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The X Prize is taking aim at aging with a new $101 million award

The intent isn’t to reverse aging per se, says Diamandis, but rather to restore some of the function we lose as we age. Life expectancy has more than doubled in the last century, but many people spend their final years dealing with a host of chronic diseases and other age-related ailments. “At the end of the day, what do people really want? To feel great, to feel vibrant,” he says.

The prize is welcome news for researchers developing therapies to target aging. Although several high-profile billionaires have invested in longevity companies, “most investor dollars in the space go towards treating specific diseases, including the chronic diseases of aging,” said James Peyer, CEO of Cambrian Bio, in an email. When the focus is a single disease, there’s a clear path to regulatory approval.

But many researchers believe that age-related diseases such as heart attacks, cancer, and Alzheimer’s are caused by the aging process itself. A therapy targeting that process could, in theory, prevent or delay the onset of those diseases. The X Prize purse could help fund a trial to demonstrate that, Peyer says: “That outcome trial is what the FDA and other regulators will ultimately require for an approval.”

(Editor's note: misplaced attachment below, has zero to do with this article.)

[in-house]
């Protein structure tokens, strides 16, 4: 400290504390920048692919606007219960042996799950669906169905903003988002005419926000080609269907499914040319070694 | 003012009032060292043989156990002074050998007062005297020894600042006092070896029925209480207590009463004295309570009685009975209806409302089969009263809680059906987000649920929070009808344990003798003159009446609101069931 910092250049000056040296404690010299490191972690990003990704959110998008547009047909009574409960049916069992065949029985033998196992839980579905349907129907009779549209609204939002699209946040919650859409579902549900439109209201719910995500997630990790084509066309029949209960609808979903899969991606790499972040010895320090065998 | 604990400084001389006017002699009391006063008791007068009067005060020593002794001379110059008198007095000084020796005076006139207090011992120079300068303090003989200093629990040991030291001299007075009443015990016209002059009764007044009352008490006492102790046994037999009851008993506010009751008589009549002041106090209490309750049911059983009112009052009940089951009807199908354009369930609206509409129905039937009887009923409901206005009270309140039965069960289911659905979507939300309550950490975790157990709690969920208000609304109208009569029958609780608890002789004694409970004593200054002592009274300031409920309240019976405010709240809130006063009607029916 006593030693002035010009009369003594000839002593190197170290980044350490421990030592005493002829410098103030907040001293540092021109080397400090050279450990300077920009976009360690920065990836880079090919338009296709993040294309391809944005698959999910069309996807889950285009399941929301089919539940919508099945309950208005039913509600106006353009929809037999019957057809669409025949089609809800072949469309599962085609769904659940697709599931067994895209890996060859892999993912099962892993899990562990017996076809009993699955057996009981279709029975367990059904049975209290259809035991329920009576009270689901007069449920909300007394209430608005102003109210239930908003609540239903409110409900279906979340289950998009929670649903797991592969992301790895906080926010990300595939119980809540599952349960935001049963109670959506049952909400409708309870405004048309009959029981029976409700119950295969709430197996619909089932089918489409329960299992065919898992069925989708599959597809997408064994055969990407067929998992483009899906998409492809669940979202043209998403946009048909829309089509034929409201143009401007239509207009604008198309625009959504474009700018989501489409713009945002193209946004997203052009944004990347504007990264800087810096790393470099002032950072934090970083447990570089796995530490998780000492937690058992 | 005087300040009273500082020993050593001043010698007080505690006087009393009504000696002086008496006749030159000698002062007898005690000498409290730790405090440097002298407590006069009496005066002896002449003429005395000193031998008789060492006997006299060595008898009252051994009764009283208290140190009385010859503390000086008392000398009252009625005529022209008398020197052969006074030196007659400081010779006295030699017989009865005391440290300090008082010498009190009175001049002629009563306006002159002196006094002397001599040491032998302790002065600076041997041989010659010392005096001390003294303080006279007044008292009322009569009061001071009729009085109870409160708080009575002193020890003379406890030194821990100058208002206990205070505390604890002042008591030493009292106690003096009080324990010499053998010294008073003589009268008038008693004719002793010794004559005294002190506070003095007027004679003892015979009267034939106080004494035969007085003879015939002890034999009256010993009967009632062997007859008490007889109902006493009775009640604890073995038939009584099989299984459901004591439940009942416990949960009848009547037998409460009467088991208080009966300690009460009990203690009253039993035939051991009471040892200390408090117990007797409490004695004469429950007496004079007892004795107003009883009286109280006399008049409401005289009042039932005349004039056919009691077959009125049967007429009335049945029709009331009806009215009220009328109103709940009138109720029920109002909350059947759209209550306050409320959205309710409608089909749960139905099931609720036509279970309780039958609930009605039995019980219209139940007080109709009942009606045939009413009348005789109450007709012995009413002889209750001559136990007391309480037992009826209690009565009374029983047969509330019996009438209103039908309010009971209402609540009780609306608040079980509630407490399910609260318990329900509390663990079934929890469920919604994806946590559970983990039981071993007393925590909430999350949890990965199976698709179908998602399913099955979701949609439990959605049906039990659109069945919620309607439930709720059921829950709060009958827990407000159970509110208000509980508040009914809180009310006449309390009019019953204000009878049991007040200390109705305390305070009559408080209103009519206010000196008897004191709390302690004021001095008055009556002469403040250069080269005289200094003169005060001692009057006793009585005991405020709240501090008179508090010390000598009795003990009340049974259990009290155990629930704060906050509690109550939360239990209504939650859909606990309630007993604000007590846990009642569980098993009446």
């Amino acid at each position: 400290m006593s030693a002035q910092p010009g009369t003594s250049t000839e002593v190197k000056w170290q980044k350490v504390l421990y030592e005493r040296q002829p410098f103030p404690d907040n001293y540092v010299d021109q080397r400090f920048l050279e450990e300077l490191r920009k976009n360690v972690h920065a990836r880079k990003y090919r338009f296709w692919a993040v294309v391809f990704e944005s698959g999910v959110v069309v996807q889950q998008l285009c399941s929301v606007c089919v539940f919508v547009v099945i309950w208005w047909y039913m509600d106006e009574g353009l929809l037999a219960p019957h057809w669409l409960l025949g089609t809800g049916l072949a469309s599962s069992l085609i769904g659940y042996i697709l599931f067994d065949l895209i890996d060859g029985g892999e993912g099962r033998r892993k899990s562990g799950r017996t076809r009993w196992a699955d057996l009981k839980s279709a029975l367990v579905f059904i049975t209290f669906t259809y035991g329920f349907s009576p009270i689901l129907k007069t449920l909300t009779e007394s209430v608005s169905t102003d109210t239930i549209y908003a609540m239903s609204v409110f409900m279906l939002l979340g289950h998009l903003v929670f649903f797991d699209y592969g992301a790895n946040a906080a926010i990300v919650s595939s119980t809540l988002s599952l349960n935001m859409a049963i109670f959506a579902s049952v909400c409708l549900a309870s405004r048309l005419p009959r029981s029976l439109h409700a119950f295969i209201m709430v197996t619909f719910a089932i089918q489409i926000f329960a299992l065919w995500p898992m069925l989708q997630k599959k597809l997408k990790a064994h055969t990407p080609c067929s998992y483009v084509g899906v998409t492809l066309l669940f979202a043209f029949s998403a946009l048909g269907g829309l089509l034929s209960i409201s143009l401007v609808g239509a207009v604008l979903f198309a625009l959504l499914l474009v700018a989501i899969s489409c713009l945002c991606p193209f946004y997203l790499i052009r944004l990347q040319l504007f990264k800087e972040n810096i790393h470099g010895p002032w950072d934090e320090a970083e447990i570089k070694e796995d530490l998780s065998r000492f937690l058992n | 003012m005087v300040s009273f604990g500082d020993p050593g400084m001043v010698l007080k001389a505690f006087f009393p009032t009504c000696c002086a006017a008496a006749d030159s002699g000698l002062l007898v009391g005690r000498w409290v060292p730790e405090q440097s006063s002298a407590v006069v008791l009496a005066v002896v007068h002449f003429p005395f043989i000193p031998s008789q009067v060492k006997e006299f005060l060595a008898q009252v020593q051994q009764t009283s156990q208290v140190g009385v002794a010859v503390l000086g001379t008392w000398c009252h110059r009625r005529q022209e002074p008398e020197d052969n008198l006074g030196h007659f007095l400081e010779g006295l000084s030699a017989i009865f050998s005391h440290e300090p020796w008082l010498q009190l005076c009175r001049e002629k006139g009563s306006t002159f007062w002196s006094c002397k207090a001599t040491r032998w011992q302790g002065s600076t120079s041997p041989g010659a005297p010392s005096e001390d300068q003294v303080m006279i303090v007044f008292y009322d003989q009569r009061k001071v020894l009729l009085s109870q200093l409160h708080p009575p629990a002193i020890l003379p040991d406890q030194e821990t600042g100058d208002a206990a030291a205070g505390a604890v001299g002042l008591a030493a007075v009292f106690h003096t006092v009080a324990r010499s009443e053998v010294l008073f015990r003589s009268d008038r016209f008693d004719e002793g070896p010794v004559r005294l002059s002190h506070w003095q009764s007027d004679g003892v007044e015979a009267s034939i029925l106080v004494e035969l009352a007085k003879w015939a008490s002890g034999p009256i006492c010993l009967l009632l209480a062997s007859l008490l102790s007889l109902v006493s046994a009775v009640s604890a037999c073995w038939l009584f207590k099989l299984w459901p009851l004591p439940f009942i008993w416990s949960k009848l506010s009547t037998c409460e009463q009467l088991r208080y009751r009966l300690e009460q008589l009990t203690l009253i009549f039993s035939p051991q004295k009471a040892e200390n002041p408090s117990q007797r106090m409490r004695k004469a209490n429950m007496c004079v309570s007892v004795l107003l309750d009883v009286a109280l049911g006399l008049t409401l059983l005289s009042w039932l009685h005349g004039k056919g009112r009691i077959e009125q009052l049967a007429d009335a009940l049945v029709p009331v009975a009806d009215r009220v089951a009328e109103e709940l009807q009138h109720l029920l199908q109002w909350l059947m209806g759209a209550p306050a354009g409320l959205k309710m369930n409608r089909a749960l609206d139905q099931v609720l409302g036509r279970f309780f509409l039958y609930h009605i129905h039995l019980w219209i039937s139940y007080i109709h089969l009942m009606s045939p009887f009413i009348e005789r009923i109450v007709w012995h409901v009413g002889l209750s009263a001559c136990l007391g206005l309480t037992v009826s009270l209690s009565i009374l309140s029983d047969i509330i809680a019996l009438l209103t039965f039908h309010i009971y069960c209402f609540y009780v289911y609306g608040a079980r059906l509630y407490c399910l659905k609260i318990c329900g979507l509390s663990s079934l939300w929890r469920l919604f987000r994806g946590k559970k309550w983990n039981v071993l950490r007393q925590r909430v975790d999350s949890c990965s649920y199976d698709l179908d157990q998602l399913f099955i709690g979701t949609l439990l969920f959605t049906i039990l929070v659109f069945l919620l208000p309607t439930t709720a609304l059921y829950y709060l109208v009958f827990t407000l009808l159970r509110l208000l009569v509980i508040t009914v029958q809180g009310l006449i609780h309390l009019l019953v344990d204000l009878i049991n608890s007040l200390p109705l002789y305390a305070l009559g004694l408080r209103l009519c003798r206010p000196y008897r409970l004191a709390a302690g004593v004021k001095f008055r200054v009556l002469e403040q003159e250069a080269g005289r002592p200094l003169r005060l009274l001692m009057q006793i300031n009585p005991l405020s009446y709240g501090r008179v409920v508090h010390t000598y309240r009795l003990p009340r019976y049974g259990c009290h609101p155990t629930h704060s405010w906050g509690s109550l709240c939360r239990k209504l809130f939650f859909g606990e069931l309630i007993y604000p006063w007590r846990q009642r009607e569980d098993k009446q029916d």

To win the competition, teams have to develop a “proactive, accessible therapeutic” that improves muscle, cognition, and immune function by an amount equivalent to a 10- to 20-year reduction in age in healthy people aged 65 to 80. That could be a drug that’s already approved, like rapamycin, the immunosuppressant that has shown a great deal of promise in mice; a compound that targets ‘zombie’ cells that stop replicating but don’t die; a more radical strategy like reprogramming cells to prompt them to rejuvenate; or something entirely new. “We’re trying to promote disruptive change,” Diamandis says. He hopes the large prize will convince hundreds or even thousands of teams to compete. 

Matt Kaeberlein, a researcher who studies aging at the University of Washington Medical Center in Seattle, says the foundation has set the bar high, but not too high. “We know you can improve health, and that’s really what this prize is for,” he says. He suspects even rigorous changes in diet, nutrition, and sleep might be enough to improve muscle function by 10 years.

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